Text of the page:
Question Answer
0 View
Peringkat Artikel
1 звезда2 звезды3 звезды4 звезды5 звезд

What married men want?

8 reasons why married men fall in love with other women

The fantasy is shattered sooner or later when the harsh reality sets in. A passionate and lovingly crafted relationship can derail with time. There are circumstances that could put a marriage, even the best ones, to the test.

A husband will frequently wind up falling in love with another lady, which causes him to question the validity of his marriage.

Why a man would deceive has frequently troubled women.

Relationships can be complicated for a variety of reasons, and people commit infidelity for a variety of reasons as well; nevertheless, this is not always an excuse.

Here, we discuss eight likely explanations for why a man could be willing to jeopardize his marital future:

1. He cannot handle crying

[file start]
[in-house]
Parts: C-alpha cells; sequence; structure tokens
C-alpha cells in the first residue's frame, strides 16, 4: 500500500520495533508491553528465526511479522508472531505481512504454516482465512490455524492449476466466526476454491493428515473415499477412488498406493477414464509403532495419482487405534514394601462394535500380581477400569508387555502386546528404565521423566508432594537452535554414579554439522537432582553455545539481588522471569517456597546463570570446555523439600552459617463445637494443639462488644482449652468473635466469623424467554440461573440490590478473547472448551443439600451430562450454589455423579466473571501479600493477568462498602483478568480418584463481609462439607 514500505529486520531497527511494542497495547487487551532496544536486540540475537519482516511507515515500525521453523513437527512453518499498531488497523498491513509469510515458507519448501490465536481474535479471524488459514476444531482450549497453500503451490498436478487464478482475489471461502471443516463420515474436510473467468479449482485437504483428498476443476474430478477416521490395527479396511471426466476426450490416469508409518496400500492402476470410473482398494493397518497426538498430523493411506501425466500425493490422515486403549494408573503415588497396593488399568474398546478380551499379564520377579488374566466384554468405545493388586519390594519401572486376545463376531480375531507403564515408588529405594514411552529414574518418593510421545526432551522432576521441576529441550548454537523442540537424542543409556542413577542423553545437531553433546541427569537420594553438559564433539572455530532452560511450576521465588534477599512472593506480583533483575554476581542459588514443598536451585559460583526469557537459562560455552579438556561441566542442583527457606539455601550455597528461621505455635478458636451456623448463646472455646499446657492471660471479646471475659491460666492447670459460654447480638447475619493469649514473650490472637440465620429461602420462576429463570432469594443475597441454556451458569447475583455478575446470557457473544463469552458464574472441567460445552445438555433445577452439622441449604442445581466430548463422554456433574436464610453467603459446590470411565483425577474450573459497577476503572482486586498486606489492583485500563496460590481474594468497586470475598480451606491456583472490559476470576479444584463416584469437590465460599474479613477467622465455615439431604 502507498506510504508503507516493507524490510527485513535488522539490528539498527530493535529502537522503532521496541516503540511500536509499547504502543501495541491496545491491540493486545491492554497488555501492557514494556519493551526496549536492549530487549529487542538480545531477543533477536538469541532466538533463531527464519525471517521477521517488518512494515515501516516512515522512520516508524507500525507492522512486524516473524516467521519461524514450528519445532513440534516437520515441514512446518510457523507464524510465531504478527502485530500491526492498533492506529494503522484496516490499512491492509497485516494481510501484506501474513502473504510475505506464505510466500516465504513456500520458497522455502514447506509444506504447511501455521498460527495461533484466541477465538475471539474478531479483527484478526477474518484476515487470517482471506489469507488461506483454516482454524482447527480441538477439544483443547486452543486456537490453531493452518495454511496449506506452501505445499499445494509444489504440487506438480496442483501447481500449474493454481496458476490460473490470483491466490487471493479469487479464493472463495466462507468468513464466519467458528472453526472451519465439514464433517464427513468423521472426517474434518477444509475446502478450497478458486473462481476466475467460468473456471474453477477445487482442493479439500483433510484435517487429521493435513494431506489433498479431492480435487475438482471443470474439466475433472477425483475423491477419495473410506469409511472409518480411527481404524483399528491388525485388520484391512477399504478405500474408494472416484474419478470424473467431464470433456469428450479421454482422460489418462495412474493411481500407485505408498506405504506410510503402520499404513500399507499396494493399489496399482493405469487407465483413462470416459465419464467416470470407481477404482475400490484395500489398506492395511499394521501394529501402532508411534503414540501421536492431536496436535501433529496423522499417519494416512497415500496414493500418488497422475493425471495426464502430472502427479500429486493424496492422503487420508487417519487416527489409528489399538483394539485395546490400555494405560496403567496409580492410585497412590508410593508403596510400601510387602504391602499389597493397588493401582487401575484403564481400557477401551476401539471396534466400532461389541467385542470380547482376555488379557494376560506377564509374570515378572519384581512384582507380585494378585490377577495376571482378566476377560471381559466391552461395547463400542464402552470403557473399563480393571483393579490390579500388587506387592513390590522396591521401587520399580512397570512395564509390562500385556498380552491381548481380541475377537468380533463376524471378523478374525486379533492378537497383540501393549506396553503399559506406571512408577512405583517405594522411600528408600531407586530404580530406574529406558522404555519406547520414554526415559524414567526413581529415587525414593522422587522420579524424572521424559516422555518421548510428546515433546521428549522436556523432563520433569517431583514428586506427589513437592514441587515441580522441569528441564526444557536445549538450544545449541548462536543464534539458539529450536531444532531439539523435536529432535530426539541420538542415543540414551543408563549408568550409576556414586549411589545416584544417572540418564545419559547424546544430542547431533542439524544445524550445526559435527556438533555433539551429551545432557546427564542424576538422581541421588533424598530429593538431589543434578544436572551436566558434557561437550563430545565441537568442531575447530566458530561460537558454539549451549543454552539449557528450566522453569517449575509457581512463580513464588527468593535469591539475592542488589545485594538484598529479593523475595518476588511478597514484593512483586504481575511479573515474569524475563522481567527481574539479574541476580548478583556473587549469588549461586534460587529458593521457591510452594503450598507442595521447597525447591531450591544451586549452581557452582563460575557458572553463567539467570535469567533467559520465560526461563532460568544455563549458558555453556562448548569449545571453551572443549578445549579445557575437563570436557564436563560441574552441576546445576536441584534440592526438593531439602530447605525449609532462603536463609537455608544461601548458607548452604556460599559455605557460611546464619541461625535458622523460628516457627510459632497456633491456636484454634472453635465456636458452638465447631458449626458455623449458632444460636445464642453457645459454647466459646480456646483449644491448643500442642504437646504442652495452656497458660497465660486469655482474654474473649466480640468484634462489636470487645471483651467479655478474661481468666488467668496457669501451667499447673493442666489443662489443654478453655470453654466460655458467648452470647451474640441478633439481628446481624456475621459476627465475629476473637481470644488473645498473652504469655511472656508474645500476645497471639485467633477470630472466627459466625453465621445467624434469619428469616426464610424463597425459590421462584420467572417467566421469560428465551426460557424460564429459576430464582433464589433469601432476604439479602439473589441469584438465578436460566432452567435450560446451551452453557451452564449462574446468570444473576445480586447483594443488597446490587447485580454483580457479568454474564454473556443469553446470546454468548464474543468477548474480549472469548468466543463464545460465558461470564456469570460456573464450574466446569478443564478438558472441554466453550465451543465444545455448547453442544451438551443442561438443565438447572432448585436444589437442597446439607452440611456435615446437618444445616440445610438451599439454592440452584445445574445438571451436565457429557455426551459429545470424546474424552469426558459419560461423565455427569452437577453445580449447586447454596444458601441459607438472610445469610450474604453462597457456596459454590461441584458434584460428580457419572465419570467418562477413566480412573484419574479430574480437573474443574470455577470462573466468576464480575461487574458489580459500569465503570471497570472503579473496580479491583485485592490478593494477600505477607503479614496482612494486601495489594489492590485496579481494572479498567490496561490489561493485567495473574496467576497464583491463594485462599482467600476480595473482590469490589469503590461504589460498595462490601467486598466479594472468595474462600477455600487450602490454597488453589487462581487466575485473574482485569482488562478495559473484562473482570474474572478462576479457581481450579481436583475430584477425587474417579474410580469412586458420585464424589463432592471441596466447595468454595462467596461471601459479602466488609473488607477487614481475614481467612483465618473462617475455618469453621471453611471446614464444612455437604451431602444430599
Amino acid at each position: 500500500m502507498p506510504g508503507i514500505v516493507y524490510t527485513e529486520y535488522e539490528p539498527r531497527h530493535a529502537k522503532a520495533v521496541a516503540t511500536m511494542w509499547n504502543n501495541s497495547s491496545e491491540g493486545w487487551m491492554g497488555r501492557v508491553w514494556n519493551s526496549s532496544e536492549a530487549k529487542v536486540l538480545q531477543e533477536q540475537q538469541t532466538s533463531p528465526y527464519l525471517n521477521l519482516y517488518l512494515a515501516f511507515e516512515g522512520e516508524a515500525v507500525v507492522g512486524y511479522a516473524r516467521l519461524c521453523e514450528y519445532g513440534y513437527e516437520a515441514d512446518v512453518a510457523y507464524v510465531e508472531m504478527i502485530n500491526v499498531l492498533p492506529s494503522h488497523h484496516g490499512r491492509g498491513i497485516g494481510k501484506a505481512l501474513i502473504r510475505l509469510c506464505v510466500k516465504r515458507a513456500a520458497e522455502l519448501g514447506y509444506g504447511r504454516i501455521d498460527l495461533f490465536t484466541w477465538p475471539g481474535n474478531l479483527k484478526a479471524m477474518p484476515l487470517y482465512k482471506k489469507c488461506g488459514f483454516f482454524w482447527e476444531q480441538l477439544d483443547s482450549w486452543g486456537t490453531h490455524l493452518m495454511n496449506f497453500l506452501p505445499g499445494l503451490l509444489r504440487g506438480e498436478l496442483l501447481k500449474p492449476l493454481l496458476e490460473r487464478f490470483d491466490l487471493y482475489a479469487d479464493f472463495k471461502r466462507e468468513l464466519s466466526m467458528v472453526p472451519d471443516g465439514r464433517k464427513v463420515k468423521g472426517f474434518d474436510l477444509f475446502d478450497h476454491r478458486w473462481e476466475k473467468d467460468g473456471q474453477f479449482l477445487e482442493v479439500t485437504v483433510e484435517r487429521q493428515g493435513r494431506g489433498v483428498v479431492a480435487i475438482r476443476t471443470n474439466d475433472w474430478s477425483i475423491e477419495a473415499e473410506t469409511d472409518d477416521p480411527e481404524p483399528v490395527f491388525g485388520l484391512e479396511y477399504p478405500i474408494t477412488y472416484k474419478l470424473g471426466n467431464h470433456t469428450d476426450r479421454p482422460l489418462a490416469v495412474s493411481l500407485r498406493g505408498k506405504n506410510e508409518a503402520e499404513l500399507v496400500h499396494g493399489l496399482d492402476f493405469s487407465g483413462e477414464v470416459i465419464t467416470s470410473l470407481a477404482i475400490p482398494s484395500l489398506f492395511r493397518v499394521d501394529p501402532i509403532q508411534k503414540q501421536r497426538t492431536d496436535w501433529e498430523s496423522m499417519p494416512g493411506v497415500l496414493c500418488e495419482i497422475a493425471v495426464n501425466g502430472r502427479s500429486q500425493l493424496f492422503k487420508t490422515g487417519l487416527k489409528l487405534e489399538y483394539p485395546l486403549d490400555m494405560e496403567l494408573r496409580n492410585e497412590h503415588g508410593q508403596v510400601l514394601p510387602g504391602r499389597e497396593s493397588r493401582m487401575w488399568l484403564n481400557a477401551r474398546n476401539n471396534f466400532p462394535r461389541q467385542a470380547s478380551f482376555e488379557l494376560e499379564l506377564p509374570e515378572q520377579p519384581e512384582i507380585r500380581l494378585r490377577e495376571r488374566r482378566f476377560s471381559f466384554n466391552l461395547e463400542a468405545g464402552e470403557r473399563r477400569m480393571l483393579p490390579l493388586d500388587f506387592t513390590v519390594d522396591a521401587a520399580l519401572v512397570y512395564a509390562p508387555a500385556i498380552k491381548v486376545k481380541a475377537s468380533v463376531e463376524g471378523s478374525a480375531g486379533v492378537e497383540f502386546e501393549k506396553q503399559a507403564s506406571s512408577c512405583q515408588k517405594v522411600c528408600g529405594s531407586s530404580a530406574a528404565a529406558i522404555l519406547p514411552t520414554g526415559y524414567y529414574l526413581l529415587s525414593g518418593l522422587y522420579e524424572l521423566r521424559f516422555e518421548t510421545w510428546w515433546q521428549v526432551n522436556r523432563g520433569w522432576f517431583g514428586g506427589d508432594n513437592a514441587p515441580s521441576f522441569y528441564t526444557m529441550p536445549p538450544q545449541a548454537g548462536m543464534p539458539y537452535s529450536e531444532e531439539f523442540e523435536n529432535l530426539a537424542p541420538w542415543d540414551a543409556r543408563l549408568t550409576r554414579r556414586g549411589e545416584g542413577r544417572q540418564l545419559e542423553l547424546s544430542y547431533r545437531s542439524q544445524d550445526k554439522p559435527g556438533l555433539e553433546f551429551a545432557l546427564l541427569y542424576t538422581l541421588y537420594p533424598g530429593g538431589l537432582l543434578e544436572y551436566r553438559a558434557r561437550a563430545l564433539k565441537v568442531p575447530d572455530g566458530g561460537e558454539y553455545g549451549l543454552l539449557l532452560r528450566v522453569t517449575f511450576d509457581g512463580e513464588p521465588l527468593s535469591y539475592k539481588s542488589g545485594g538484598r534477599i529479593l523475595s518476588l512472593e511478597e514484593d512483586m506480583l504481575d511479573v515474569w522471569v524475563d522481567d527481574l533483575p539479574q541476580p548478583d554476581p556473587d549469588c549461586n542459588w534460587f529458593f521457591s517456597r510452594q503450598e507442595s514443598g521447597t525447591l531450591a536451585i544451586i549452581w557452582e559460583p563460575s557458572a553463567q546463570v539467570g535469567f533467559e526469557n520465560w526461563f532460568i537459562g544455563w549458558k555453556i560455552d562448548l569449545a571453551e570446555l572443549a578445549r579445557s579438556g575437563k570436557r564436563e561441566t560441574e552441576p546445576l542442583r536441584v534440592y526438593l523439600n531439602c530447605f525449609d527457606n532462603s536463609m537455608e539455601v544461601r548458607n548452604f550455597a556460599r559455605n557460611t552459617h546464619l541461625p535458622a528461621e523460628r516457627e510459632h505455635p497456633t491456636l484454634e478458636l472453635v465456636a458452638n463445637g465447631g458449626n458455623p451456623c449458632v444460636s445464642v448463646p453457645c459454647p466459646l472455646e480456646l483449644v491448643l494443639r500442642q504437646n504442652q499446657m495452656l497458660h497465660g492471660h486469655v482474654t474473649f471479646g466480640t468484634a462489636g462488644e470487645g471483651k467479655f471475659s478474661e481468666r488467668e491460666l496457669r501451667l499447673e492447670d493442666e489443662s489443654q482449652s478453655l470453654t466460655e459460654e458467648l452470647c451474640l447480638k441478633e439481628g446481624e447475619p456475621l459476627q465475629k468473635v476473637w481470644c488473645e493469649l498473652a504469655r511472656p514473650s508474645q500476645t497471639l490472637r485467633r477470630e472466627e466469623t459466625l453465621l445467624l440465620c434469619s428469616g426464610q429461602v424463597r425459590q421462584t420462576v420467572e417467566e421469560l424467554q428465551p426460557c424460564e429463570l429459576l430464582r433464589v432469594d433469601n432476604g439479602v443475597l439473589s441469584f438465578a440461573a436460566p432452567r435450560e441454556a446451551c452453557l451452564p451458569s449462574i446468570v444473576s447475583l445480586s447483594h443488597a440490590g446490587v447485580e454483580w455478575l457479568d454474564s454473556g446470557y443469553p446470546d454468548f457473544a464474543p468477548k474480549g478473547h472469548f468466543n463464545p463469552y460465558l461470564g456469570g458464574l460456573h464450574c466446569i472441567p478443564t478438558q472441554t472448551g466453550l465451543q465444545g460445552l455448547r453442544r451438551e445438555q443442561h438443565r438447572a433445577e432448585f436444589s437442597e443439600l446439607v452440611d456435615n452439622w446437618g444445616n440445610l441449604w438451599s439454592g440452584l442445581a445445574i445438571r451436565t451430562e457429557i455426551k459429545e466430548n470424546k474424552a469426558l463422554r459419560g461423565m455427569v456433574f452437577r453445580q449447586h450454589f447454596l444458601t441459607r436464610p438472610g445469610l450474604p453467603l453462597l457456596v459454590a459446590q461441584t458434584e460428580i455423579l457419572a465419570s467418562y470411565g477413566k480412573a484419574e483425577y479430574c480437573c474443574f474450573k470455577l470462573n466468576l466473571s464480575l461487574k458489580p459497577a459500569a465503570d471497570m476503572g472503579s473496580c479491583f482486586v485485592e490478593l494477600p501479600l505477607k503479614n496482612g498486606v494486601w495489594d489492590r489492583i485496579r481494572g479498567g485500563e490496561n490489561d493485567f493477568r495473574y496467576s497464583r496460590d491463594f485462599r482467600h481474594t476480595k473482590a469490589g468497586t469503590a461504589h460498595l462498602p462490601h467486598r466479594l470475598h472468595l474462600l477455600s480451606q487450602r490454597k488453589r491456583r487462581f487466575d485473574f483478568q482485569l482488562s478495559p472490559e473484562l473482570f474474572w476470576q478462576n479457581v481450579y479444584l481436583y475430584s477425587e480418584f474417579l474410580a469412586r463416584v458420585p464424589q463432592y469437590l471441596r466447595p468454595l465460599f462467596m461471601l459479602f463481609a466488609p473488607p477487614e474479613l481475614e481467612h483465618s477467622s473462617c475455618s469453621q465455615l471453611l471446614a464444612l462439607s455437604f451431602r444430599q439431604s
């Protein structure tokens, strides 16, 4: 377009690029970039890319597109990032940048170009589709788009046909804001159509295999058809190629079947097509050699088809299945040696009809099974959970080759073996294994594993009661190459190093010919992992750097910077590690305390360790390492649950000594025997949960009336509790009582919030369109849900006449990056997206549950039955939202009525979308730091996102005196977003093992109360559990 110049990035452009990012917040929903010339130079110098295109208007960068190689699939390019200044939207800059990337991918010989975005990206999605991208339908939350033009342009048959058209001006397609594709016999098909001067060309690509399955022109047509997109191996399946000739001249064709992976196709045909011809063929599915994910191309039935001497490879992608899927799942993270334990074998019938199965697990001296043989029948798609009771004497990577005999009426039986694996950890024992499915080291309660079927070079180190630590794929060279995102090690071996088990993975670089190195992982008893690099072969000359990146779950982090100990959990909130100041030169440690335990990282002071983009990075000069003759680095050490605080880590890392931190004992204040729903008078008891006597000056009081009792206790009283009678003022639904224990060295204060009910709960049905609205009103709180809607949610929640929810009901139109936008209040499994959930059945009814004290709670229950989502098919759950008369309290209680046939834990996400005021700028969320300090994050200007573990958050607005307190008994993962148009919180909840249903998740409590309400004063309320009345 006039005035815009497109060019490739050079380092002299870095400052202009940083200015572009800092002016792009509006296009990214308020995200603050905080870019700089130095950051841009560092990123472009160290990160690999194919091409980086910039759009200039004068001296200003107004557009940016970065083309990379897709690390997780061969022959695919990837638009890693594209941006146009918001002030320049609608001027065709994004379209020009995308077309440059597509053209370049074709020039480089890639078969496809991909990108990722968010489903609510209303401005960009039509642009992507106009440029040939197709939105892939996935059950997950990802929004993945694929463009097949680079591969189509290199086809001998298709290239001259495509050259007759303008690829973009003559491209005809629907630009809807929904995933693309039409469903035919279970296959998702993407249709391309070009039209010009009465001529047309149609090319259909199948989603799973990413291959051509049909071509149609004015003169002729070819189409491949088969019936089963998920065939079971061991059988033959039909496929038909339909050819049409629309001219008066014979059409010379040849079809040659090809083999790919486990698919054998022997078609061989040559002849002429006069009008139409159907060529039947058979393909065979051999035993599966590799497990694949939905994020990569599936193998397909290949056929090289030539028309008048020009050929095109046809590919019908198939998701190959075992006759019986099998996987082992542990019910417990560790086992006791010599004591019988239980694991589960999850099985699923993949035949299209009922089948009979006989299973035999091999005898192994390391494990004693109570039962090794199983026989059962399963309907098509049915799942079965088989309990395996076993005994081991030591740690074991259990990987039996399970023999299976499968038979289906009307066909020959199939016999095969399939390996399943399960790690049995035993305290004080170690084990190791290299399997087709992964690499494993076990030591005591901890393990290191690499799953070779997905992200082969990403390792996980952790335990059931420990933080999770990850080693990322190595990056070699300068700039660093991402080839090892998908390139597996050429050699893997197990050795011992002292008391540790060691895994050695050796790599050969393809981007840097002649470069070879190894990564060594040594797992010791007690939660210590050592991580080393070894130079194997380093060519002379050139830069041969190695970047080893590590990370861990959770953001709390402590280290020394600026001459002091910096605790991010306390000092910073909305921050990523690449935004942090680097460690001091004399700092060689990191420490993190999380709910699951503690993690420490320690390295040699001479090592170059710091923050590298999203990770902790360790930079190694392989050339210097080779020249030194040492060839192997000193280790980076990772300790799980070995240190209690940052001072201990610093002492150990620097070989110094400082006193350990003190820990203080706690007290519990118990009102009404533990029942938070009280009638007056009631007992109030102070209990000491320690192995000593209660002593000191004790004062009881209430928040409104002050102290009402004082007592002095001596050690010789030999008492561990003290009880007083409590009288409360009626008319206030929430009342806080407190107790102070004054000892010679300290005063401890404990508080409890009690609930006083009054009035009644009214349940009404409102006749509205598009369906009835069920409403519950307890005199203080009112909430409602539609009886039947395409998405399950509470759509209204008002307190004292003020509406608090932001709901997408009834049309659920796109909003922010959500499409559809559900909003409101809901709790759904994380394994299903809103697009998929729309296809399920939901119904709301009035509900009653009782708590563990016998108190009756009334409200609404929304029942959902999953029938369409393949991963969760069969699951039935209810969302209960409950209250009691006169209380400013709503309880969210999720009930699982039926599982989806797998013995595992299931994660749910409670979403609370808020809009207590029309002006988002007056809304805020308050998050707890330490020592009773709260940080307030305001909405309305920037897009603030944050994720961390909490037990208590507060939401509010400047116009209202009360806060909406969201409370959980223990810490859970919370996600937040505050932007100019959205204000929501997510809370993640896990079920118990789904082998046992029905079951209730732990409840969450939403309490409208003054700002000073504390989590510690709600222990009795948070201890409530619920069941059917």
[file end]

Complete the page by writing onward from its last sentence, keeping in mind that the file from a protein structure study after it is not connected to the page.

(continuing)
The sound of his woman sobbing can be very upsetting and disconcerting to a man. It frequently puts him in a difficult situation and makes him feel weak, guilty, and responsible. A man starts looking for methods to get away from all the moaning since he feels uneasy around tears. Consequently, he and his significant other would be separated.

2. The allure of the forbidden fruit

Because it is forbidden, a husband frequently finds himself cheating on his wife. He can just be seduced by the thrill of engaging in something wrong and wicked without understanding the consequences.

3. He feels unappreciated

A man always wants his wife to lead a happy life. He will work hard to give her a sense of value and security. But if his significant other doesn’t recognize and value this quality, he feels empty. He begins looking for a new spouse because he has doubts that his marriage would bring him any happiness at all.

4. Return to adolescence